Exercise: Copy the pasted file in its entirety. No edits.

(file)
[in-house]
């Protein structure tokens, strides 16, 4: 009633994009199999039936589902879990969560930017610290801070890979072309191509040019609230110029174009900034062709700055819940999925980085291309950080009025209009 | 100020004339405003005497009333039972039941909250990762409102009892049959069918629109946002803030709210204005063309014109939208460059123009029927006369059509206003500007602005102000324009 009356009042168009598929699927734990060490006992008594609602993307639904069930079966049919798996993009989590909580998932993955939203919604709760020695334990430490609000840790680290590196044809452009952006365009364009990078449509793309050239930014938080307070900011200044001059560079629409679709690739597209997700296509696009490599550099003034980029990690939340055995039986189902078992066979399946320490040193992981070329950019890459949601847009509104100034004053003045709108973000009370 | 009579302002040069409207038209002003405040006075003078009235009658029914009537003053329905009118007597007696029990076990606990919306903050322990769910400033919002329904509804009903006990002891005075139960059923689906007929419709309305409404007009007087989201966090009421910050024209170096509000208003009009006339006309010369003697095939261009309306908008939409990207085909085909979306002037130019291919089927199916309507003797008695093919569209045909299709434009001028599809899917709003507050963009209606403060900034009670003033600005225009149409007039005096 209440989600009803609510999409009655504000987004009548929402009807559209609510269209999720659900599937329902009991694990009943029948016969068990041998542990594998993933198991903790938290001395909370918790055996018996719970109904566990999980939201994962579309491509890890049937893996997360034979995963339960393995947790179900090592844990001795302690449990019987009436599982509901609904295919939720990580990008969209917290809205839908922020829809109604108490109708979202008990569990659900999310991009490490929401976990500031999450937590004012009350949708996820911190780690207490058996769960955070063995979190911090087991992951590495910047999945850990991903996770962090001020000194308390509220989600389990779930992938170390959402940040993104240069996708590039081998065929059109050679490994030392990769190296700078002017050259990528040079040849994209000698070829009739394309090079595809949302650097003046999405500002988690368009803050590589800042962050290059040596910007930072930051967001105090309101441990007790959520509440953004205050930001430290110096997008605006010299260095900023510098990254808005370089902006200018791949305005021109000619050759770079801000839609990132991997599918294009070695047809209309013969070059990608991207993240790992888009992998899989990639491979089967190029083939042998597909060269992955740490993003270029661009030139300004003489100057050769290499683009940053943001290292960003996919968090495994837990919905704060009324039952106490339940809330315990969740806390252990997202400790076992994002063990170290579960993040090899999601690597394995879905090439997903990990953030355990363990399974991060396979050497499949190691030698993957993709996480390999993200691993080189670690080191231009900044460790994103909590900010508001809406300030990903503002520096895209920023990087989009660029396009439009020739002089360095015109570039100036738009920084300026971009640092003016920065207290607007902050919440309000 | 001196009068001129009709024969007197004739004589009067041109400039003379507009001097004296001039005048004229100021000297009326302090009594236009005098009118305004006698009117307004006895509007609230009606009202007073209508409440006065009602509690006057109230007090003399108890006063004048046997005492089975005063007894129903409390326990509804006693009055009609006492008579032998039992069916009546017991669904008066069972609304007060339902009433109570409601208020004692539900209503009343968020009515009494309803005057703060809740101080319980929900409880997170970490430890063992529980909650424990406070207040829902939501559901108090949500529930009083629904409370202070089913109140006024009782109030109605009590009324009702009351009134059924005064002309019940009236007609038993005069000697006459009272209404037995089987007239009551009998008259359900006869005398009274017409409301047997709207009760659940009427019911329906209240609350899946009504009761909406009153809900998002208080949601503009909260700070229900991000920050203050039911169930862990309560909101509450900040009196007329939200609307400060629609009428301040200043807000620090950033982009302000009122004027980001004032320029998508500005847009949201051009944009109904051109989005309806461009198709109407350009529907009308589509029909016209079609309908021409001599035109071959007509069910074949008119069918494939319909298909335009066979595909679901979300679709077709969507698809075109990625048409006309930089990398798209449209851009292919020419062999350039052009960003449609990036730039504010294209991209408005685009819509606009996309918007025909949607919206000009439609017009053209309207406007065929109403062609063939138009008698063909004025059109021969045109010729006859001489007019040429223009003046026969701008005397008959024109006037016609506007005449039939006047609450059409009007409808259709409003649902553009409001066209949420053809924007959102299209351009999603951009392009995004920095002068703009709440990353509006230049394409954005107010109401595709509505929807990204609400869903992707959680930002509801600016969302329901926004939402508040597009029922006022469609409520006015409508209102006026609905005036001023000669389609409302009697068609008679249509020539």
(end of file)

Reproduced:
[in-house]
């Protein structure tokens, strides 16, 4: 009633994009199999039936589902879990969560930017610290801070890979072309191509040019609230110029174009900034062709700055819940999925980085291309950080009025209009 | 100020004339405003005497009333039972039941909250990762409102009892049959069918629109946002803030709210204005063309014109939208460059123009029927006369059509206003500007602005102000324009 009356009042168009598929699927734990060490006992008594609602993307639904069930079966049919798996993009989590909580998932993955939203919604709760020695334990430490609000840790680290590196044809452009952006365009364009990078449509793309050239930014938080307070900011200044001059560079629409679709690739597209997700296509696009490599550099003034980029990690939340055995039986189902078992066979399946320490040193992981070329950019890459949601847009509104100034004053003045709108973000009370 | 009579302002040069409207038209002003405040006075003078009235009658029914009537003053329905009118007597007696029990076990606990919306903050322990769910400033919002329904509804009903006990002891005075139960059923689906007929419709309305409404007009007087989201966090009421910050024209170096509000208003009009006339006309010369003697095939261009309306908008939409990207085909085909979306002037130019291919089927199916309507003797008695093919569209045909299709434009001028599809899917709003507050963009209606403060900034009670003033600005225009149409007039005096 209440989600009803609510999409009655504000987004009548929402009807559209609510269209999720659900599937329902009991694990009943029948016969068990041998542990594998993933198991903790938290001395909370918790055996018996719970109904566990999980939201994962579309491509890890049937893996997360034979995963339960393995947790179900090592844990001795302690449990019987009436599982509901609904295919939720990580990008969209917290809205839908922020829809109604108490109708979202008990569990659900999310991009490490929401976990500031999450937590004012009350949708996820911190780690207490058996769960955070063995979190911090087991992951590495910047999945850990991903996770962090001020000194308390509220989600389990779930992938170390959402940040993104240069996708590039081998065929059109050679490994030392990769190296700078002017050259990528040079040849994209000698070829009739394309090079595809949302650097003046999405500002988690368009803050590589800042962050290059040596910007930072930051967001105090309101441990007790959520509440953004205050930001430290110096997008605006010299260095900023510098990254808005370089902006200018791949305005021109000619050759770079801000839609990132991997599918294009070695047809209309013969070059990608991207993240790992888009992998899989990639491979089967190029083939042998597909060269992955740490993003270029661009030139300004003489100057050769290499683009940053943001290292960003996919968090495994837990919905704060009324039952106490339940809330315990969740806390252990997202400790076992994002063990170290579960993040090899999601690597394995879905090439997903990990953030355990363990399974991060396979050497499949190691030698993957993709996480390999993200691993080189670690080191231009900044460790994103909590900010508001809406300030990903503002520096895209920023990087989009660029396009439009020739002089360095015109570039100036738009920084300026971009640092003016920065207290607007902050919440309000 | 001196009068001129009709024969007197004739004589009067041109400039003379507009001097004296001039005048004229100021000297009326302090009594236009005098009118305004006698009117307004006895509007609230009606009202007073209508409440006065009602509690006057109230007090003399108890006063004048046997005492089975005063007894129903409390326990509804006693009055009609006492008579032998039992069916009546017991669904008066069972609304007060339902009433109570409601208020004692539900209503009343968020009515009494309803005057703060809740101080319980929900409880997170970490430890063992529980909650424990406070207040829902939501559901108090949500529930009083629904409370202070089913109140006024009782109030109605009590009324009702009351009134059924005064002309019940009236007609038993005069000697006459009272209404037995089987007239009551009998008259359900006869005398009274017409409301047997709207009760659940009427019911329906209240609350899946009504009761909406009153809900998002208080949601503009909260700070229900991000920050203050039911169930862990309560909101509450900040009196007329939200609307400060629609009428301040200043807000620090950033982009302000009122004027980001004032320029998508500005847009949201051009944009109904051109989005309806461009198709109407350009529907009308589509029909016209079609309908021409001599035109071959007509069910074949008119069918494939319909298909335009066979595909679901979300679709077709969507698809075109990625048409006309930089990398798209449209851009292919020419062999350039052009960003449609990036730039504010294209991209408005685009819509606009996309918007025909949607919206000009439609017009053209309207406007065929109403062609063939138009008698063909004025059109021969045109010729006859001489007019040429223009003046026969701008005397008959024109006037016609506007005449039939006047609450059409009007409808259709409003649902553009409001066209949420053809924007959102299209351009999603951009392009995004920095002068703009709440990353509006230049394409954005107010109401595709509505929807990204609400869903992707959680930002509801600016969302329901926004939402508040597009029922006022469609409520006015409508209102006026609905005036001023000669389609409302009697068609008679249509020539």